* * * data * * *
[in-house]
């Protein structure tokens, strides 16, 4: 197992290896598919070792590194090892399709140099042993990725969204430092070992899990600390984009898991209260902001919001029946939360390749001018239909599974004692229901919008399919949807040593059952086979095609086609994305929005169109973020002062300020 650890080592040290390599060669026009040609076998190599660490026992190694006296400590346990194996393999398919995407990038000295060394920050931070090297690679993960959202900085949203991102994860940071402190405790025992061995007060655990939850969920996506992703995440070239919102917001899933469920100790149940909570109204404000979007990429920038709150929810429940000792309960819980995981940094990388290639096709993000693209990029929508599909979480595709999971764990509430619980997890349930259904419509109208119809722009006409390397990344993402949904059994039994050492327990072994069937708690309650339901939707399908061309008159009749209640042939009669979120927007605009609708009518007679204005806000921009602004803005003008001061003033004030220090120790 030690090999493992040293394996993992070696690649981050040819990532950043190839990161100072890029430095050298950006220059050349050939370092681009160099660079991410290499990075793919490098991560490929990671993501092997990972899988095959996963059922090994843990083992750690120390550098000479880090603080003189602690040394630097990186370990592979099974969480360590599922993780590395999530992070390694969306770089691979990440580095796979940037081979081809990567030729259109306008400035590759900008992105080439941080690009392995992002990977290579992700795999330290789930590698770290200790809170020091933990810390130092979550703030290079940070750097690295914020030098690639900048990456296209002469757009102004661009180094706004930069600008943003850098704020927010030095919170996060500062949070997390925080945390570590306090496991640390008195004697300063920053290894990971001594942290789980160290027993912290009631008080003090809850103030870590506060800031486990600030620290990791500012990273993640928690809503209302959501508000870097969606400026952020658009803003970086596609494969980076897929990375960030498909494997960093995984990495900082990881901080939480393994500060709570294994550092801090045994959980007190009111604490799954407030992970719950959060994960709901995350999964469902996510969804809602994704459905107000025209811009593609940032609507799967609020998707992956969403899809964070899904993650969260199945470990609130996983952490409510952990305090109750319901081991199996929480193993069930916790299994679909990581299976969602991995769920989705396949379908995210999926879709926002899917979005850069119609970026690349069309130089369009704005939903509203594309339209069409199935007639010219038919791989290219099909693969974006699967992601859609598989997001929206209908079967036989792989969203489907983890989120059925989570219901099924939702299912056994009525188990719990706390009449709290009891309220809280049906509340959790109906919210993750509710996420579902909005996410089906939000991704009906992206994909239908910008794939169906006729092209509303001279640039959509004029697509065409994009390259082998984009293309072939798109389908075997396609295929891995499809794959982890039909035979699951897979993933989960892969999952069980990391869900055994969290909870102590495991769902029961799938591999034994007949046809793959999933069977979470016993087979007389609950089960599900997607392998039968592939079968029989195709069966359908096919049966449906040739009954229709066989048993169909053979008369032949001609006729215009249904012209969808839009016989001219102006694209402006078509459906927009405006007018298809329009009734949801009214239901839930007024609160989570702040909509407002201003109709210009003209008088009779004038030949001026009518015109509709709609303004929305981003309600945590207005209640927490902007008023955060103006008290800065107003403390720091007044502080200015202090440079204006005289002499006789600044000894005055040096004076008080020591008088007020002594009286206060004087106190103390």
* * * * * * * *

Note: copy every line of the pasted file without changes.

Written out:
[in-house]
């Protein structure tokens, strides 16, 4: 197992290896598919070792590194090892399709140099042993990725969204430092070992899990600390984009898991209260902001919001029946939360390749001018239909599974004692229901919008399919949807040593059952086979095609086609994305929005169109973020002062300020 650890080592040290390599060669026009040609076998190599660490026992190694006296400590346990194996393999398919995407990038000295060394920050931070090297690679993960959202900085949203991102994860940071402190405790025992061995007060655990939850969920996506992703995440070239919102917001899933469920100790149940909570109204404000979007990429920038709150929810429940000792309960819980995981940094990388290639096709993000693209990029929508599909979480595709999971764990509430619980997890349930259904419509109208119809722009006409390397990344993402949904059994039994050492327990072994069937708690309650339901939707399908061309008159009749209640042939009669979120927007605009609708009518007679204005806000921009602004803005003008001061003033004030220090120790 030690090999493992040293394996993992070696690649981050040819990532950043190839990161100072890029430095050298950006220059050349050939370092681009160099660079991410290499990075793919490098991560490929990671993501092997990972899988095959996963059922090994843990083992750690120390550098000479880090603080003189602690040394630097990186370990592979099974969480360590599922993780590395999530992070390694969306770089691979990440580095796979940037081979081809990567030729259109306008400035590759900008992105080439941080690009392995992002990977290579992700795999330290789930590698770290200790809170020091933990810390130092979550703030290079940070750097690295914020030098690639900048990456296209002469757009102004661009180094706004930069600008943003850098704020927010030095919170996060500062949070997390925080945390570590306090496991640390008195004697300063920053290894990971001594942290789980160290027993912290009631008080003090809850103030870590506060800031486990600030620290990791500012990273993640928690809503209302959501508000870097969606400026952020658009803003970086596609494969980076897929990375960030498909494997960093995984990495900082990881901080939480393994500060709570294994550092801090045994959980007190009111604490799954407030992970719950959060994960709901995350999964469902996510969804809602994704459905107000025209811009593609940032609507799967609020998707992956969403899809964070899904993650969260199945470990609130996983952490409510952990305090109750319901081991199996929480193993069930916790299994679909990581299976969602991995769920989705396949379908995210999926879709926002899917979005850069119609970026690349069309130089369009704005939903509203594309339209069409199935007639010219038919791989290219099909693969974006699967992601859609598989997001929206209908079967036989792989969203489907983890989120059925989570219901099924939702299912056994009525188990719990706390009449709290009891309220809280049906509340959790109906919210993750509710996420579902909005996410089906939000991704009906992206994909239908910008794939169906006729092209509303001279640039959509004029697509065409994009390259082998984009293309072939798109389908075997396609295929891995499809794959982890039909035979699951897979993933989960892969999952069980990391869900055994969290909870102590495991769902029961799938591999034994007949046809793959999933069977979470016993087979007389609950089960599900997607392998039968592939079968029989195709069966359908096919049966449906040739009954229709066989048993169909053979008369032949001609006729215009249904012209969808839009016989001219102006694209402006078509459906927009405006007018298809329009009734949801009214239901839930007024609160989570702040909509407002201003109709210009003209008088009779004038030949001026009518015109509709709609303004929305981003309600945590207005209640927490902007008023955060103006008290800065107003403390720091007044502080200015202090440079204006005289002499006789600044000894005055040096004076008080020591008088007020002594009286206060004087106190103390």